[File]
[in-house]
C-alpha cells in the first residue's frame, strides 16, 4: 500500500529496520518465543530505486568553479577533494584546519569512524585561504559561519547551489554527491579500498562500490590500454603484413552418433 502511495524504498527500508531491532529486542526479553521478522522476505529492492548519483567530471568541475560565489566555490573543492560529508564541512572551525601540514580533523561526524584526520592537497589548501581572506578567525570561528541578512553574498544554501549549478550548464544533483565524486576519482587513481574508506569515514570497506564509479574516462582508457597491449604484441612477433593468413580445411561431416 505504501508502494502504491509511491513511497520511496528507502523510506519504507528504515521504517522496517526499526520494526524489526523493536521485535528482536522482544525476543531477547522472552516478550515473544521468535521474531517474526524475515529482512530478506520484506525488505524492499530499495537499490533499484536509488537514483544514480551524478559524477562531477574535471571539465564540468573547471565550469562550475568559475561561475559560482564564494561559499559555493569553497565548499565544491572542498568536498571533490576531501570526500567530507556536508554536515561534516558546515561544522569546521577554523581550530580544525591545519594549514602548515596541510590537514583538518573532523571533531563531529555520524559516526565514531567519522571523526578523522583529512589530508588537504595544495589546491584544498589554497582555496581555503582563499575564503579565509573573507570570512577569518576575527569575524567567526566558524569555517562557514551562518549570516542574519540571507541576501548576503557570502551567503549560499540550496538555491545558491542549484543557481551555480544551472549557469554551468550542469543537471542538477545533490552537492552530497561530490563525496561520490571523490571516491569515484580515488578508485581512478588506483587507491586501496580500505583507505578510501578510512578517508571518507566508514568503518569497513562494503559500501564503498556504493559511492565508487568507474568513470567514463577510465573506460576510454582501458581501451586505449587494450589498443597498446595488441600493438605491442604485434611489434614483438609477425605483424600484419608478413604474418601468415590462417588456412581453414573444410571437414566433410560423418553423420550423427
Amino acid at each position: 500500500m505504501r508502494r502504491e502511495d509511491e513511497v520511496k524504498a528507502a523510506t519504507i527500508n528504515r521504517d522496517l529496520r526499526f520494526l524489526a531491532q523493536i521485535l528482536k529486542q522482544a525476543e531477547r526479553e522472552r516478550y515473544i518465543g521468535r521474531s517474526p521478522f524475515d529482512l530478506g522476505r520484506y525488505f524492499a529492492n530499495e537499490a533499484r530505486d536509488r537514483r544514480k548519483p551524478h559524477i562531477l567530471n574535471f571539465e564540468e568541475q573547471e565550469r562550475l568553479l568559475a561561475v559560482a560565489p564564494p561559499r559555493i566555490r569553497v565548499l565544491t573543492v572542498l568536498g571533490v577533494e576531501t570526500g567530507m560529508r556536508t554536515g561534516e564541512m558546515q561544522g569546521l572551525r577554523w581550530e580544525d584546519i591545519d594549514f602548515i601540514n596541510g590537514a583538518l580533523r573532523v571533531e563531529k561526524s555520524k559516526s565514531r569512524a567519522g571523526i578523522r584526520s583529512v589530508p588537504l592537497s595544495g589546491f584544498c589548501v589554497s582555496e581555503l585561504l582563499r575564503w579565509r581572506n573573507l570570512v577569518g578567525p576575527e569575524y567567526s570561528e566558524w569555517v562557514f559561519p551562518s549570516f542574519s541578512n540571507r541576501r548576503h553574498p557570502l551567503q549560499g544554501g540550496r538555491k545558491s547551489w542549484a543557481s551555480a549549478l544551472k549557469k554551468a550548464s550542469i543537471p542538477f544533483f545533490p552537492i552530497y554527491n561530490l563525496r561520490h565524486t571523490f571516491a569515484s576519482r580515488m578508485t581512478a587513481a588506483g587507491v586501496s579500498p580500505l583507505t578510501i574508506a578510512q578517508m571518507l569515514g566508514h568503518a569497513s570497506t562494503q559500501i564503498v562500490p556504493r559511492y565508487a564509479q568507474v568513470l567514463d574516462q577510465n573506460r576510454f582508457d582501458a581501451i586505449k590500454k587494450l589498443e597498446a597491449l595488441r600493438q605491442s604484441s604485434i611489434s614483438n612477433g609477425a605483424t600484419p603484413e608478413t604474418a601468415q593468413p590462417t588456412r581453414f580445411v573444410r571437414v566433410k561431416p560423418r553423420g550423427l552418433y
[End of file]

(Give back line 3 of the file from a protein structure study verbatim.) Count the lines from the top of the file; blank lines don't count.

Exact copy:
Amino acid at each position: 500500500m505504501r508502494r502504491e502511495d509511491e513511497v520511496k524504498a528507502a523510506t519504507i527500508n528504515r521504517d522496517l529496520r526499526f520494526l524489526a531491532q523493536i521485535l528482536k529486542q522482544a525476543e531477547r526479553e522472552r516478550y515473544i518465543g521468535r521474531s517474526p521478522f524475515d529482512l530478506g522476505r520484506y525488505f524492499a529492492n530499495e537499490a533499484r530505486d536509488r537514483r544514480k548519483p551524478h559524477i562531477l567530471n574535471f571539465e564540468e568541475q573547471e565550469r562550475l568553479l568559475a561561475v559560482a560565489p564564494p561559499r559555493i566555490r569553497v565548499l565544491t573543492v572542498l568536498g571533490v577533494e576531501t570526500g567530507m560529508r556536508t554536515g561534516e564541512m558546515q561544522g569546521l572551525r577554523w581550530e580544525d584546519i591545519d594549514f602548515i601540514n596541510g590537514a583538518l580533523r573532523v571533531e563531529k561526524s555520524k559516526s565514531r569512524a567519522g571523526i578523522r584526520s583529512v589530508p588537504l592537497s595544495g589546491f584544498c589548501v589554497s582555496e581555503l585561504l582563499r575564503w579565509r581572506n573573507l570570512v577569518g578567525p576575527e569575524y567567526s570561528e566558524w569555517v562557514f559561519p551562518s549570516f542574519s541578512n540571507r541576501r548576503h553574498p557570502l551567503q549560499g544554501g540550496r538555491k545558491s547551489w542549484a543557481s551555480a549549478l544551472k549557469k554551468a550548464s550542469i543537471p542538477f544533483f545533490p552537492i552530497y554527491n561530490l563525496r561520490h565524486t571523490f571516491a569515484s576519482r580515488m578508485t581512478a587513481a588506483g587507491v586501496s579500498p580500505l583507505t578510501i574508506a578510512q578517508m571518507l569515514g566508514h568503518a569497513s570497506t562494503q559500501i564503498v562500490p556504493r559511492y565508487a564509479q568507474v568513470l567514463d574516462q577510465n573506460r576510454f582508457d582501458a581501451i586505449k590500454k587494450l589498443e597498446a597491449l595488441r600493438q605491442s604484441s604485434i611489434s614483438n612477433g609477425a605483424t600484419p603484413e608478413t604474418a601468415q593468413p590462417t588456412r581453414f580445411v573444410r571437414v566433410k561431416p560423418r553423420g550423427l552418433y